Fan-dream edition which captures the band when they seemed capable of anything.
Jaime Gill 2011
"Pick a fight with Suede, you gonna pick a fight with the Suede fanbase," warned Matt Lucas on Shooting Stars in 1997. Leave aside the fact that Lucas was then dressed as a menacing man-baby: the truly surreal thing about this pop culture nugget is its target. Suede, suburbia’s moodiest, druggiest misfits, were now so mainstream-famous that they could be knowingly mocked on primetime, thanks to their biggest album yet, the hit-rammed, melody-overloaded Coming Up.
Fifteen years later, it seems obvious that Britpop’s John the Baptists would rise from the grave to claim some of the rewards being lavished on lesser lights like Kula Shaker and Shed Seven, but it wasn't at the time. Despite their punchy 1993 debut generating a whirlwind of hype, the loss of wunderkind guitarist Bernard Butler and the sprawling darkness of 1994’s subsequent Dog Man Star read like a two-part commercial suicide note. Replacing Butler with a teenage fanboy and the drummer’s cousin was hardly encouraging.
Yet amongst the B sides, lost songs and demos lovingly collected in this third lavish re-issue from the Suede back catalogue (the compilers clearly taking Matt Lucas’ threat seriously) lies the first clue that everything was about to go magically right. Together, a 1994 B side, was the first collaboration between Brett Anderson and new guitarist, Richard Oakes: its shamelessly poppy ebullience, fizzy guitars and breezy bubblegum vocal created a blueprint for the album which followed.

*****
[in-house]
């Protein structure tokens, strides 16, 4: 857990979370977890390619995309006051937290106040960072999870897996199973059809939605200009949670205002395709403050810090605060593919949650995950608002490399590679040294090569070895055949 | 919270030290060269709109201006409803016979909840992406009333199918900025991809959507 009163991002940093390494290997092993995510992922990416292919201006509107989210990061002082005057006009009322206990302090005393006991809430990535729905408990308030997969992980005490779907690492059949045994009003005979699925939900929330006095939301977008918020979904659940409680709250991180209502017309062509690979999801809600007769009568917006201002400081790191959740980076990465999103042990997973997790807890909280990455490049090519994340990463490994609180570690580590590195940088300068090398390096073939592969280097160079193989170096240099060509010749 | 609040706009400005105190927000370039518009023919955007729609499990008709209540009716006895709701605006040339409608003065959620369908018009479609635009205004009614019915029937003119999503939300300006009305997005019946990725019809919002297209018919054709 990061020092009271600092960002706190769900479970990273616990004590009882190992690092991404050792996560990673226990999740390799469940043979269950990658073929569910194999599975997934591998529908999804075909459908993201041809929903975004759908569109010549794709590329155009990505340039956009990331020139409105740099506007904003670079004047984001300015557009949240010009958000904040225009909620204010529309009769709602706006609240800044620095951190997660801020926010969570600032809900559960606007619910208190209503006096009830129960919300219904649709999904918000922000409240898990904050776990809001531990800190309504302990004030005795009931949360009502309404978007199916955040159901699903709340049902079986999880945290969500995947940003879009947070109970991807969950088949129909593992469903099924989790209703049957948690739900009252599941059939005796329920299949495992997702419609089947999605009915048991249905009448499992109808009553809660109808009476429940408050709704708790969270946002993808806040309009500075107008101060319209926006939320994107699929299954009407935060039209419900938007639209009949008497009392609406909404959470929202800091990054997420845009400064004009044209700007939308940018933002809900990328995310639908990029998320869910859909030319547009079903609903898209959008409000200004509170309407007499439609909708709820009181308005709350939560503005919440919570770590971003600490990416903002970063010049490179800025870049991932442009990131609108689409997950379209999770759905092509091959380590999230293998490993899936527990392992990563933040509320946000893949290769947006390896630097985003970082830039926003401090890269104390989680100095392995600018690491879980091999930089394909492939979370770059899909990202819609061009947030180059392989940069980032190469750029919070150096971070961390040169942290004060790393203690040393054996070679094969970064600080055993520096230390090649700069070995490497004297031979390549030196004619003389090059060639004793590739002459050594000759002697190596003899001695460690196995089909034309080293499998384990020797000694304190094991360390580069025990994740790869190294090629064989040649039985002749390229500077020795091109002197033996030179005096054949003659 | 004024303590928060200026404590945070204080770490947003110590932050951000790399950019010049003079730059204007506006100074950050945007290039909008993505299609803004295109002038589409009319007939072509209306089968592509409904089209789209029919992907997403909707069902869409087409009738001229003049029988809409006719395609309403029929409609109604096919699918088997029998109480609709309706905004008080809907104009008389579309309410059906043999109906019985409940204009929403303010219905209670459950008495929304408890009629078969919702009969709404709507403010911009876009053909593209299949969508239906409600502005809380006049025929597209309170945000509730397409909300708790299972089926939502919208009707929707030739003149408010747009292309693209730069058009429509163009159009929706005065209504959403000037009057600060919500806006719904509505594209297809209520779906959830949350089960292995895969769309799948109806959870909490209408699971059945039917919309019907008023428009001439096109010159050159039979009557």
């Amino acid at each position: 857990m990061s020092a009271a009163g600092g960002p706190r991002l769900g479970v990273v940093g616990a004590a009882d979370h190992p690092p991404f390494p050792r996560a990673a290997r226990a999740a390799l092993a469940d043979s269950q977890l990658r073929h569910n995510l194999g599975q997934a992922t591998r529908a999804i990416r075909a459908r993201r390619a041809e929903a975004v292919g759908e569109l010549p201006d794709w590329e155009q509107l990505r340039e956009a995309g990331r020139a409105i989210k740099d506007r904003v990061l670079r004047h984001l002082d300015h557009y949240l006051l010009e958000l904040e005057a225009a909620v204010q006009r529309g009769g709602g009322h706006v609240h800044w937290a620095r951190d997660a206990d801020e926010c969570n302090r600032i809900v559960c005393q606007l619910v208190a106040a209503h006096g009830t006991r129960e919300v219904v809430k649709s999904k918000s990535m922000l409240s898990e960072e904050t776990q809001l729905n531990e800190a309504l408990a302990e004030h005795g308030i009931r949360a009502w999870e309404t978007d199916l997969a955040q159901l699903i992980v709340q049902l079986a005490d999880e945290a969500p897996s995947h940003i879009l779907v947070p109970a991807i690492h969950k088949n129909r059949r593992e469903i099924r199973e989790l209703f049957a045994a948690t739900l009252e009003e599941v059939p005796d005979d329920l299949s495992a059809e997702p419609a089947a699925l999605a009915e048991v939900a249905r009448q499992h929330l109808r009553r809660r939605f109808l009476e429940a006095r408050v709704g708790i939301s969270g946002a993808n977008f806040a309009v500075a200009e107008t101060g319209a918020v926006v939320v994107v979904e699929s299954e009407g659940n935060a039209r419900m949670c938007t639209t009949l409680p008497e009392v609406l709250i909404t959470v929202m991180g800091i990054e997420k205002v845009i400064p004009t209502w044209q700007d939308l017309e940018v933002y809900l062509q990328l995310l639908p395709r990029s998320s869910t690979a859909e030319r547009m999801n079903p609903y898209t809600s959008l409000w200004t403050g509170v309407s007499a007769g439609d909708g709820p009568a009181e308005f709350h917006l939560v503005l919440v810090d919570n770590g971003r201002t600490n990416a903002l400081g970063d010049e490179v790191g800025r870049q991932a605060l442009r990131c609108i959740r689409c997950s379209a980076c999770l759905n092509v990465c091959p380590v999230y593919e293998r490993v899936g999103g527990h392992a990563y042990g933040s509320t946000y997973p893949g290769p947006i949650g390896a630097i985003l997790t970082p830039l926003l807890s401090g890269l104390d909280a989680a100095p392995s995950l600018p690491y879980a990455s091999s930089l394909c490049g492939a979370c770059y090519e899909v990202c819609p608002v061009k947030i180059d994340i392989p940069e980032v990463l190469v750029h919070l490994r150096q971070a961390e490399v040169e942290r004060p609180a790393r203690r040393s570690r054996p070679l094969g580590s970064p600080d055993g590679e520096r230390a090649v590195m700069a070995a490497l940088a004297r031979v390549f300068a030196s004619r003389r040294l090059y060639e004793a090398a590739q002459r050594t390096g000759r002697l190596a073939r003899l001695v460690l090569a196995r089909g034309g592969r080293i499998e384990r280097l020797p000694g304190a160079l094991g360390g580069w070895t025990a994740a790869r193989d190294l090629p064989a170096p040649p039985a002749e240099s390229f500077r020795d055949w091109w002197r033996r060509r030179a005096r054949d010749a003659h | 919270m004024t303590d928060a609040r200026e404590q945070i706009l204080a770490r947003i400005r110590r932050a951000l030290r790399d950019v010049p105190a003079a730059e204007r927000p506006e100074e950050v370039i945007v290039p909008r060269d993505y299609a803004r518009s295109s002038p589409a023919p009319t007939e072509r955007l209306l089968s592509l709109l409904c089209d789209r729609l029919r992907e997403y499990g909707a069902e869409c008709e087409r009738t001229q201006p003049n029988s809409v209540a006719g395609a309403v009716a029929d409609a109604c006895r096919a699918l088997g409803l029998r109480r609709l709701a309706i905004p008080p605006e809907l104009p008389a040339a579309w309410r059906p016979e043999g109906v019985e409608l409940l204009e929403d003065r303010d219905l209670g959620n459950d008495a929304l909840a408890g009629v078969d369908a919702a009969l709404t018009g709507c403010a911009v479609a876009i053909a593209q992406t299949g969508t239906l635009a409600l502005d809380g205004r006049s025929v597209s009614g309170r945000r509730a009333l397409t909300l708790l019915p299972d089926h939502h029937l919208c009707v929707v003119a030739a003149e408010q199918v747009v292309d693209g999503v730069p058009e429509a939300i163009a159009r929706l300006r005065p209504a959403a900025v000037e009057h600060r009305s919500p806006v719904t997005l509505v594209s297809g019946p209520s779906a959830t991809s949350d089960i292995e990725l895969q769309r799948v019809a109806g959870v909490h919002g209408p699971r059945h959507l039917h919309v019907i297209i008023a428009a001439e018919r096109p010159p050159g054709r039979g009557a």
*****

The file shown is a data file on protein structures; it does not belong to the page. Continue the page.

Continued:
And what a dazzling, spangly pop album Coming Up, remains, made shinier still by expert remastering. Anderson cites the surging outsiders anthem Trash as the pinnacle, but Beautiful Ones is more remarkable, the urgent, knotty wordplay of its verses giving way to an ecstatic chorus which embodies the album's title (the demo fascinatingly reveals that the song began life as Beatles-y whimsy). That these big pop beasts were interspersed with savage melodramas like She and swooning love songs like Picnic by the Motorway made Coming Up more alluring and enduring.
In retrospect, the seeds of the band's later decline were also planted here. The blandly anthemic Saturday Night paved the way for later FM fluff, while the B sides soon plummeted from air-punching (Every Monday Morning Comes) to scab-scratching (These Are the Sad Songs). But let’s dwell on Suede's sad decay when their last two albums are re-issued: for now, this fan-dream edition of Coming Up captures a band that still seemed capable of anything.